Academy #1394 M12 155mm GMC
Academy's M12 - in-box review + comments on marking options
My M12 has arrived at last and I must say I'm very impressed. The box lid shows June Gill/Avant Le Char De Mort of 987 FA Bn at St Lo on 16 July 1944, but funnily enough gives it the plain rubber block track although they aren't in the box! More on this later when I discuss the marking options.
Inside are a separate hull top and bottom, flexible tracks which are the three bar cleat type like those in the AFV Club M10, and a nice pile of sprues which fill the box completely. Two sprues A give the suspension, early VVSS with horizontal return roller brackets which is correct for all the rebuilt M12s I've seen in photos. All casting marks seem to be present and the only snag with the actual bogies is that there will be a seam to fill around them and of course no inset at the front where the roller bracket would attach and no bolt holes for it. So far, as expected - when will a mainstream manufacturer think of either giving us bogie fronts which go right to the back without a seam or the insets? Obviously to give both in polystyrene won't be possible but it would be nice to have one or the other. A nice touch is that the track return skids are separate parts and two type are given - the early semi-circular type and the later ones usually seen on Shermans. The latter have no bolt heads, though they'd be easy to add with a hex punch and die set, but the semi-circular ones do and what's more they're the most common type on M12s so full marks to Academy for including them.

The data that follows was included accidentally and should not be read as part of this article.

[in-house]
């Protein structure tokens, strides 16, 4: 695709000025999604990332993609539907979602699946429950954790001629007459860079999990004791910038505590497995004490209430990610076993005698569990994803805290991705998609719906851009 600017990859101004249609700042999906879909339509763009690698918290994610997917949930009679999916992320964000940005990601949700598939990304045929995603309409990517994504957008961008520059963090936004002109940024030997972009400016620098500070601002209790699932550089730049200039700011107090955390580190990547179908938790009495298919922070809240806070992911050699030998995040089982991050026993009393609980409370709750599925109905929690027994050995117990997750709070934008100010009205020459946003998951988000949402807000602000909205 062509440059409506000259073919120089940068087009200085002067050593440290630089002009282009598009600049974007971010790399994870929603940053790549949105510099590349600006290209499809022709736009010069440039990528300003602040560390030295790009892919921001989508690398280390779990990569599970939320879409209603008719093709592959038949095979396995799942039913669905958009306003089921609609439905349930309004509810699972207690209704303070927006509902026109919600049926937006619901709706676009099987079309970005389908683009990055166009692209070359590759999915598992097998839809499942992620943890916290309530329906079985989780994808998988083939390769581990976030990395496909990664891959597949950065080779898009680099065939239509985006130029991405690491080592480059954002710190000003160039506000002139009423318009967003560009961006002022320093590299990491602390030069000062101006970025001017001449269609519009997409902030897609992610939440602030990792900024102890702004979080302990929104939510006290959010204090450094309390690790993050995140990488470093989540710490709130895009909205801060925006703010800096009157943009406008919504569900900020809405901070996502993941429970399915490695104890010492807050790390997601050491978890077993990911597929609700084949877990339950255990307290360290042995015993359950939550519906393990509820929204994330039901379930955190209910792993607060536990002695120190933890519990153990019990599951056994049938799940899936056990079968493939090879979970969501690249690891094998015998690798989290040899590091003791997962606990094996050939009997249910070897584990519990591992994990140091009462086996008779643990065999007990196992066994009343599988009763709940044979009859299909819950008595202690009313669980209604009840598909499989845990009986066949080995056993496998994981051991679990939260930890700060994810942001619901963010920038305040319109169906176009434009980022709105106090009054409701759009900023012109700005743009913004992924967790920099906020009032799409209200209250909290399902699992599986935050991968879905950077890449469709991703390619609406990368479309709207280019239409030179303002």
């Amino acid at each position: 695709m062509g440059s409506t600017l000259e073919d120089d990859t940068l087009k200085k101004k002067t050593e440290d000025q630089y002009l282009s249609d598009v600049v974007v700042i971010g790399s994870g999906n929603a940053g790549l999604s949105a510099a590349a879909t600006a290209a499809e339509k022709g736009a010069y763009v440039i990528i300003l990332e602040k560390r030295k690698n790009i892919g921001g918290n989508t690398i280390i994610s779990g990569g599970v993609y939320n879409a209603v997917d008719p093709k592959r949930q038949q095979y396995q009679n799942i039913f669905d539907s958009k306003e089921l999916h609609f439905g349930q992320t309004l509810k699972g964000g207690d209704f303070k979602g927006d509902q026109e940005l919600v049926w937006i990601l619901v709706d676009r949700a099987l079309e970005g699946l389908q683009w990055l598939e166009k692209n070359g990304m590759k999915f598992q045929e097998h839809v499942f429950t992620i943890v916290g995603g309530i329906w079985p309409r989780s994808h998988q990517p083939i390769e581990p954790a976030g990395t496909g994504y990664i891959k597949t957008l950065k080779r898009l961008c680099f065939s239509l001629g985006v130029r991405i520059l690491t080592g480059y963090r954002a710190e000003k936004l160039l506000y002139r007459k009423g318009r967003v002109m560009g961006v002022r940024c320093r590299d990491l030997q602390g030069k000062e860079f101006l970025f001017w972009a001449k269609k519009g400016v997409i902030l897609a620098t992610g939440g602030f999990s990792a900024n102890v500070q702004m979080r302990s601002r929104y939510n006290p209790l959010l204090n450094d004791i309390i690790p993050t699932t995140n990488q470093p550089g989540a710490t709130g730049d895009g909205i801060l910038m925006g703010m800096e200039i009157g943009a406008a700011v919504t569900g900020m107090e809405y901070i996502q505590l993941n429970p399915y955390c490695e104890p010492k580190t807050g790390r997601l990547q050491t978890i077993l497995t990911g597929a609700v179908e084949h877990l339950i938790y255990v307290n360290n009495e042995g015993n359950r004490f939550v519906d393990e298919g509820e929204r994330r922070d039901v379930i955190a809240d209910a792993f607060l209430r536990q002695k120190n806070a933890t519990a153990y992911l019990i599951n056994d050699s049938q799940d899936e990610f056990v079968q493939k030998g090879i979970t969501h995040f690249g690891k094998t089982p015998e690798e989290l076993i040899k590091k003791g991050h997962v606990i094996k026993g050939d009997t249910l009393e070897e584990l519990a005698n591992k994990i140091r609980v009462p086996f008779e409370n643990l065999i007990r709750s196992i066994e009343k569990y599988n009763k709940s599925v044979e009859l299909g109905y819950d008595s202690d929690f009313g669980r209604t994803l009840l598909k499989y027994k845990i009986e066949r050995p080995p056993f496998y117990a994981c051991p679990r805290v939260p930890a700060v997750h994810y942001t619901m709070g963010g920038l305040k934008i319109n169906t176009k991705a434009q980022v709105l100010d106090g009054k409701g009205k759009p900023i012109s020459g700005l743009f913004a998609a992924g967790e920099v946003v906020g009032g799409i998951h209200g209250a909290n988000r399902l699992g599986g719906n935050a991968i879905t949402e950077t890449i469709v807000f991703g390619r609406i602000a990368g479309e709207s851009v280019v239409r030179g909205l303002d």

The rest of those sprues contains a really good selection of wheels - separate return rollers, bogie axle units and VVSS springs as with most makers, plus the final drive units, but also two complete sets of wheels! The sprocket choices are plain late ones and early "lace" type, the idlers are spoked or pressed steel, and the road wheels also give you the choice of spoked or pressed steel.